60 Day Treatment

Getting someone into treatment can be challenging. But different circumstances warrant different approaches to getting someone into treatment.

It basically all comes down to willingness. Is your loved one or friend willing to go to treatment?

If they are willing, then getting someone into treatment becomes a lot easier. However, you still need help determining what level of care is needed.

If your loved one has gone to multiple 30-day treatment centers and it hasn’t worked, then that person might suffer from chronic relapse. They might need a longer program that is going to help them change how they respond to life.

If this is your loved one’s first time in treatment, then they should go to a 60-day treatment program or a 90-day treatment program. If that is the case you will want to verify your insurance if you want to use it or find a program that complements your loved one’s needs.

Consider Mental Health

If your loved one has a co-occurring mental health issue, you want to find a program that is dual diagnosis. These are treatment centers that have the ability to treat substance use disorders and mental health at the same time.

Mental health is things like bipolar, anxiety, trauma, depression. Often mental health and substance use disorder are so intertwined you need the proper expertise to address both.

Consider Detox

If your loved one is saturated with alcohol or drugs, then they are going to need to detox. Detoxing from alcohol and drugs can be dangerous. If professional help is not provided, the person detoxing could die.

Read more about detox here.

What Happens if Your Loved One is Not Willing?

Some people are so resistant to getting the help they need they refuse treatment.

One of the main problems is that your loved one is in a delusional state. They think their alcoholic or drug-addicted life is normal. They have lost the ability to differentiate the true from the false.

Because of this delusion, they do not want help. Because they think they are living normally, they think they can continue to manage their lives. And even though the evidence has mounted through consequences like unemployment, jail, and relationship problems, they cannot see it.

So what are you to do?

Use Leverage

If you have leverage, you can use it.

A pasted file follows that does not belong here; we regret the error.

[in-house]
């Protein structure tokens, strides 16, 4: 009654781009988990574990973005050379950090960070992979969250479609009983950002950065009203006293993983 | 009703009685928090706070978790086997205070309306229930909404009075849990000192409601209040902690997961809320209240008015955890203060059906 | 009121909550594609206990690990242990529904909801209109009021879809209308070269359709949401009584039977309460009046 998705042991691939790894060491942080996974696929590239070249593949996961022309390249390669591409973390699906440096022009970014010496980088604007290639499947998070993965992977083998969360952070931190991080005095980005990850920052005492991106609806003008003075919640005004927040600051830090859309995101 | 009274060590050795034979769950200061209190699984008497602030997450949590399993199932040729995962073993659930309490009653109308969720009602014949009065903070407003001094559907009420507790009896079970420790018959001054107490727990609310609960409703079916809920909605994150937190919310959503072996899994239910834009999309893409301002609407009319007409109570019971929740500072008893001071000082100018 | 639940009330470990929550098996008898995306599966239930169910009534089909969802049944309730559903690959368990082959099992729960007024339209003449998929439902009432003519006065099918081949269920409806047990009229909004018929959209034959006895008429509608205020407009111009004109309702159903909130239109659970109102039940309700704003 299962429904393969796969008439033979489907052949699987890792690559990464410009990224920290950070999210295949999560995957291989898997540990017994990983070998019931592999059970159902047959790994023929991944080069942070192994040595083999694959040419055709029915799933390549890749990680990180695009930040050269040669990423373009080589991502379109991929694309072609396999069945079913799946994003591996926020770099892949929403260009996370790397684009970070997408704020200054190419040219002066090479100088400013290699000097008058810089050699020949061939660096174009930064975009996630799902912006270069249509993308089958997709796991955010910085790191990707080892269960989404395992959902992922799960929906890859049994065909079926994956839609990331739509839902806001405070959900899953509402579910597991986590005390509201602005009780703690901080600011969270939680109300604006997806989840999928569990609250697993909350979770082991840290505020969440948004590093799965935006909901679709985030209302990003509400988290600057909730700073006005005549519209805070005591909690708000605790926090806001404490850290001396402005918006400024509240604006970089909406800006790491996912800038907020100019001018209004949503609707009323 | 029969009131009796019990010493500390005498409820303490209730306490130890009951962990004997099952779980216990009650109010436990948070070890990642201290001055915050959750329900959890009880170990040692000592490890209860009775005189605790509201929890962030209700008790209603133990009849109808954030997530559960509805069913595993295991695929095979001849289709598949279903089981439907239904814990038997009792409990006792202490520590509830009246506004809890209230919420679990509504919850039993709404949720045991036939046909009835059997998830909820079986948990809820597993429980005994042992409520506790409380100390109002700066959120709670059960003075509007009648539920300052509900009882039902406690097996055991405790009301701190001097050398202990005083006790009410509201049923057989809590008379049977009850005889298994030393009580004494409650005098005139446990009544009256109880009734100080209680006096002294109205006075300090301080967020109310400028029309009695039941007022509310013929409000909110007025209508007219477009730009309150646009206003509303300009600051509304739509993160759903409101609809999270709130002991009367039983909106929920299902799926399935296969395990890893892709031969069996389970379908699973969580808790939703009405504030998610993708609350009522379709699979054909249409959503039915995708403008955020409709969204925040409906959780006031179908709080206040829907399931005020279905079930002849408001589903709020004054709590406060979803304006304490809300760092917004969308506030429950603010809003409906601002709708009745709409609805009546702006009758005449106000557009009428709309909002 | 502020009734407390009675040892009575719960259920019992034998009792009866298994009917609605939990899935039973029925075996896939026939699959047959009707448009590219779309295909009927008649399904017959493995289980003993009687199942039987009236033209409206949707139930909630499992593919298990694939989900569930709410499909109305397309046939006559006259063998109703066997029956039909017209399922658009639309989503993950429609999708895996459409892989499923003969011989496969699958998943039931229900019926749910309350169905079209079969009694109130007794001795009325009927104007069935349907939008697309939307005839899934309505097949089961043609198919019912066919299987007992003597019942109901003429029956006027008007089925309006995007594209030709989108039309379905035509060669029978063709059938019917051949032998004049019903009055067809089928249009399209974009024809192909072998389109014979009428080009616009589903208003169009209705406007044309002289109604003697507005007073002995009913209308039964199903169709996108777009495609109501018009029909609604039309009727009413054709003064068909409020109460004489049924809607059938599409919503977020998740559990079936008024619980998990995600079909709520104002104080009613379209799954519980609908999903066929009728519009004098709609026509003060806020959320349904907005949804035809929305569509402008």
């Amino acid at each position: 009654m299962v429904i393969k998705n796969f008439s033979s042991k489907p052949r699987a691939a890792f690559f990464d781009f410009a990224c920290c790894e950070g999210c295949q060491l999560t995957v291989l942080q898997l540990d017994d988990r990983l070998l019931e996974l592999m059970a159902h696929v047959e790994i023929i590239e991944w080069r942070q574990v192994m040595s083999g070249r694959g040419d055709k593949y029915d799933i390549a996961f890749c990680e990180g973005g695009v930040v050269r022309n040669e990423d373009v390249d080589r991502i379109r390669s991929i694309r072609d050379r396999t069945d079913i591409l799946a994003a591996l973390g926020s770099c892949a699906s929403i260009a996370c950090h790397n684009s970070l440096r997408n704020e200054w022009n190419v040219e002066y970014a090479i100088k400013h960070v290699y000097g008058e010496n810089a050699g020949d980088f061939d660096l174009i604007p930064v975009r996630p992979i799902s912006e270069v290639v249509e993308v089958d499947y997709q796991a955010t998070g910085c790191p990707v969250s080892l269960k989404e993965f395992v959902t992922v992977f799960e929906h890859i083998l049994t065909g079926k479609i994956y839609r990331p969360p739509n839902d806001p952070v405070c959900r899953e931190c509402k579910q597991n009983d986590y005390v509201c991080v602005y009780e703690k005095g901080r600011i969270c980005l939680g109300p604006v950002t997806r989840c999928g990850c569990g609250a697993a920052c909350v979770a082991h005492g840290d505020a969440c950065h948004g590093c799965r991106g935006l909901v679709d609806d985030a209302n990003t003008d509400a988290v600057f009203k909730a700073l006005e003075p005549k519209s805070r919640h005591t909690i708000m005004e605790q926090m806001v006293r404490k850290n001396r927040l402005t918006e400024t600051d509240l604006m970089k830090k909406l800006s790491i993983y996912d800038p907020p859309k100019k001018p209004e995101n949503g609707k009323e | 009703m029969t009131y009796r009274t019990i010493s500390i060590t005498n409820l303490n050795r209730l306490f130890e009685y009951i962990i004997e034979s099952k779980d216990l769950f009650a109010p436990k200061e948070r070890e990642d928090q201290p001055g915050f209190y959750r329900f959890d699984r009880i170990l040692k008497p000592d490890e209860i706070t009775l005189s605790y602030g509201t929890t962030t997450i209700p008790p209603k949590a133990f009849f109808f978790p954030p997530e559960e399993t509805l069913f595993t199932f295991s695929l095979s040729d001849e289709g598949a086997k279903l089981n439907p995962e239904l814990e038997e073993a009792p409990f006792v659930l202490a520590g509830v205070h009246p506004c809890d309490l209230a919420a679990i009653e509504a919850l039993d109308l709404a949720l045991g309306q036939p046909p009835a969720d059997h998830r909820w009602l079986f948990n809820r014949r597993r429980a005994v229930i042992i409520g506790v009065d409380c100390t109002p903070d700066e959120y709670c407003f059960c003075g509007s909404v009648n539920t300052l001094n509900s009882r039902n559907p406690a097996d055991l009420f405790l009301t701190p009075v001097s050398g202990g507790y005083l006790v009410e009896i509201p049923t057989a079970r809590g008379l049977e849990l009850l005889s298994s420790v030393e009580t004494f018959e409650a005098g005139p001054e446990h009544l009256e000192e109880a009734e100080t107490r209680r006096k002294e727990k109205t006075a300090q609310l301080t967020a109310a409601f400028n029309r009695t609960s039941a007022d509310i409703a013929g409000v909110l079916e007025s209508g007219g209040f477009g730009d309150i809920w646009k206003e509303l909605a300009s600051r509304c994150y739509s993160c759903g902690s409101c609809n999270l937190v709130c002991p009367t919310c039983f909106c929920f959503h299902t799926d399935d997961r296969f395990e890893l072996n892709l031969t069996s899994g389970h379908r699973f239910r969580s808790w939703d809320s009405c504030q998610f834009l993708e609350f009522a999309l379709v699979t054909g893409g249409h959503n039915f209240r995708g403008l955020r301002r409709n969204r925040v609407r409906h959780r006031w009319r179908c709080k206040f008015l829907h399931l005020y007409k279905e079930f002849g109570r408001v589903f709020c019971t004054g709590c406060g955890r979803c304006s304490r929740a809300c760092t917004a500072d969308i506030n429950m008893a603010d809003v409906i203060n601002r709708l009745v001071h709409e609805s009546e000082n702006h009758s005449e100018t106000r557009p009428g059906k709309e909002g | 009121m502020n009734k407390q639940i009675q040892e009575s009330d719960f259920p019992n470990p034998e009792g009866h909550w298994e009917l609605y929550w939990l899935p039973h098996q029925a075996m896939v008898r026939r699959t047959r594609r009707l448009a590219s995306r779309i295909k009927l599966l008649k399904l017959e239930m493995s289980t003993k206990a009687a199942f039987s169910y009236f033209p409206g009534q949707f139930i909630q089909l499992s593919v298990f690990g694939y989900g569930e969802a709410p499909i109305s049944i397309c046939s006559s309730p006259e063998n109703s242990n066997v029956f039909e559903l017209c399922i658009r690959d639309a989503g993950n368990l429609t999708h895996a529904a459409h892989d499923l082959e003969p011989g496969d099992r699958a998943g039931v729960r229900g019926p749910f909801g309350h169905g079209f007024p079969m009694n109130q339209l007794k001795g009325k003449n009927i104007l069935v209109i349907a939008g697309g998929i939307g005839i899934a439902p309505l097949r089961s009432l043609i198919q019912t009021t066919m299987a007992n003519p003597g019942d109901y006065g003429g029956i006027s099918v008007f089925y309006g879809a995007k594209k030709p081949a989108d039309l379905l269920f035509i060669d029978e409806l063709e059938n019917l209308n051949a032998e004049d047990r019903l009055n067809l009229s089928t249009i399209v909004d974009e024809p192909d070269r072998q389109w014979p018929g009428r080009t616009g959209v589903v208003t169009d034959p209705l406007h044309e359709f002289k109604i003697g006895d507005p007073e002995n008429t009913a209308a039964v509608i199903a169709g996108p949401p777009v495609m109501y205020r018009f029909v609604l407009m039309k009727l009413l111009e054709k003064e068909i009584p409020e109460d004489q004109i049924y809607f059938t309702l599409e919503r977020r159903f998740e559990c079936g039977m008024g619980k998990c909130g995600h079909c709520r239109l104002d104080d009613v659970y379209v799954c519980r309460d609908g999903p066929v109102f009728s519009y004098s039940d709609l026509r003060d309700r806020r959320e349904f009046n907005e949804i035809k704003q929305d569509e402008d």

For example, if you are a parent supporting your son or daughter, you can use this as leverage. If someone is facing prison, you can use it as leverage as well.

Our admissions specialists can help you learn how to properly use leverage to help someone become more willing.

Use a Professional

Sometimes, however, communication between you and your loved one is so bad, you need a professional third party who knows how to talk to someone addicted to alcohol and drugs.

In these cases, a professional intervention could be needed. Professional interventionists can help you navigate through the intervention process. They will help you learn to respond in a better way that will help your loved one.

And if the intervention does not get your son or daughter into rehab, they will coach you on what to do next.

And in some unfortunate cases, you must wait until the addict or alcoholic has a window of honest and painful remorse. Once that window is open, it’s imperative to act quickly.

That window of remorse and willingness to change closes quickly. The Big Book of Alcoholics Anonymous states that your loved one has about a week to a month before he begins to get agitated again and seek relief.

Some people who suffer from chronic relapse have an even shorter window. It’s critical to be prepared.

Be Ready for a Discharge Plan

Getting your loved one into treatment is not the end goal. The end goal is that your loved one can be and stay sober, contribute to life and grow.

Treatment does not create all of this. Treatment is only the beginning.

The reason is that addiction and alcoholism are chronic problems. They will not be solved just because you treated it for 30 days.

Your loved one will need continued care after treatment. It’s critical that you find a treatment center that deems discharge planning just as important as the intervention or treatment itself.

Call Admissions if You Have Questions

If you’d like to talk to our professional admissions team to learn how to use leverage, verify insurance or seek help with a professional interventionist, we can help you. Our team is dedicated to helping people find ethical, affordable treatment.


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